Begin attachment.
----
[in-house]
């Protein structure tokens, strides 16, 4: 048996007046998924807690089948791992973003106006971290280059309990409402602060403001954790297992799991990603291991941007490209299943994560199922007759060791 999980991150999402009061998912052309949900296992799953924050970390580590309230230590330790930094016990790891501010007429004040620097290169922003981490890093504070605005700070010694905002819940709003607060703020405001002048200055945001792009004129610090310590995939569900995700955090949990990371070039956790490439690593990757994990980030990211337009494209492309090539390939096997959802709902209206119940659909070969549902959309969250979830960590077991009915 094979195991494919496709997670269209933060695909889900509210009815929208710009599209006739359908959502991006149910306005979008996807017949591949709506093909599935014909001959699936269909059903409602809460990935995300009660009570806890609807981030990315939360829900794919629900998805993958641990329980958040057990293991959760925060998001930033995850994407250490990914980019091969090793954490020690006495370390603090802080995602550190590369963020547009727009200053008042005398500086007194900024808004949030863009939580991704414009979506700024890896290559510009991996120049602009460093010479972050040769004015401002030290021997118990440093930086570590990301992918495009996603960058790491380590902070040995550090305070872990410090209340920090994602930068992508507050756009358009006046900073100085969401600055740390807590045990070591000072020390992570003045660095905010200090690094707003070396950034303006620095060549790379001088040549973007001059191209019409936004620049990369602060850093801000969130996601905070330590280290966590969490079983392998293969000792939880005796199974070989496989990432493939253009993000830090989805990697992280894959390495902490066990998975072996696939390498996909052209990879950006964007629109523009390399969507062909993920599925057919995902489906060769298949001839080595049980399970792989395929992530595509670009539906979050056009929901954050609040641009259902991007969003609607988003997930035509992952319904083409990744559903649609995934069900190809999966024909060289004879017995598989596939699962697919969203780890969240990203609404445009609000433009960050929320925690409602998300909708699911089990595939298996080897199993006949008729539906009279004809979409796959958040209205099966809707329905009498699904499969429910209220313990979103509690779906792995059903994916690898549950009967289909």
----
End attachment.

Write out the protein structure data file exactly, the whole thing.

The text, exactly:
[in-house]
């Protein structure tokens, strides 16, 4: 048996007046998924807690089948791992973003106006971290280059309990409402602060403001954790297992799991990603291991941007490209299943994560199922007759060791 999980991150999402009061998912052309949900296992799953924050970390580590309230230590330790930094016990790891501010007429004040620097290169922003981490890093504070605005700070010694905002819940709003607060703020405001002048200055945001792009004129610090310590995939569900995700955090949990990371070039956790490439690593990757994990980030990211337009494209492309090539390939096997959802709902209206119940659909070969549902959309969250979830960590077991009915 094979195991494919496709997670269209933060695909889900509210009815929208710009599209006739359908959502991006149910306005979008996807017949591949709506093909599935014909001959699936269909059903409602809460990935995300009660009570806890609807981030990315939360829900794919629900998805993958641990329980958040057990293991959760925060998001930033995850994407250490990914980019091969090793954490020690006495370390603090802080995602550190590369963020547009727009200053008042005398500086007194900024808004949030863009939580991704414009979506700024890896290559510009991996120049602009460093010479972050040769004015401002030290021997118990440093930086570590990301992918495009996603960058790491380590902070040995550090305070872990410090209340920090994602930068992508507050756009358009006046900073100085969401600055740390807590045990070591000072020390992570003045660095905010200090690094707003070396950034303006620095060549790379001088040549973007001059191209019409936004620049990369602060850093801000969130996601905070330590280290966590969490079983392998293969000792939880005796199974070989496989990432493939253009993000830090989805990697992280894959390495902490066990998975072996696939390498996909052209990879950006964007629109523009390399969507062909993920599925057919995902489906060769298949001839080595049980399970792989395929992530595509670009539906979050056009929901954050609040641009259902991007969003609607988003997930035509992952319904083409990744559903649609995934069900190809999966024909060289004879017995598989596939699962697919969203780890969240990203609404445009609000433009960050929320925690409602998300909708699911089990595939298996080897199993006949008729539906009279004809979409796959958040209205099966809707329905009498699904499969429910209220313990979103509690779906792995059903994916690898549950009967289909």